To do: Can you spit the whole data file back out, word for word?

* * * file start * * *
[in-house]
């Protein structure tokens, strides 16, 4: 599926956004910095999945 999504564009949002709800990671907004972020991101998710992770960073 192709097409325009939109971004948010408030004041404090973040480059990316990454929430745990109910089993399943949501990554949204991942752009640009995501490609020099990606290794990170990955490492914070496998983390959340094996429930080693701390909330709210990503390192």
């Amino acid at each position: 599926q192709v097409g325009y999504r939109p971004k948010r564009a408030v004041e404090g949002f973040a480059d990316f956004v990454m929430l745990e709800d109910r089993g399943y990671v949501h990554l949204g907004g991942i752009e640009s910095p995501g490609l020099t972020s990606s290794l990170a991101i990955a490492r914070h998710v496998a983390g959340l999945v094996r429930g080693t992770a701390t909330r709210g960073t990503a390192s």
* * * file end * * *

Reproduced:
[in-house]
């Protein structure tokens, strides 16, 4: 599926956004910095999945 999504564009949002709800990671907004972020991101998710992770960073 192709097409325009939109971004948010408030004041404090973040480059990316990454929430745990109910089993399943949501990554949204991942752009640009995501490609020099990606290794990170990955490492914070496998983390959340094996429930080693701390909330709210990503390192």
């Amino acid at each position: 599926q192709v097409g325009y999504r939109p971004k948010r564009a408030v004041e404090g949002f973040a480059d990316f956004v990454m929430l745990e709800d109910r089993g399943y990671v949501h990554l949204g907004g991942i752009e640009s910095p995501g490609l020099t972020s990606s290794l990170a991101i990955a490492r914070h998710v496998a983390g959340l999945v094996r429930g080693t992770a701390t909330r709210g960073t990503a390192s």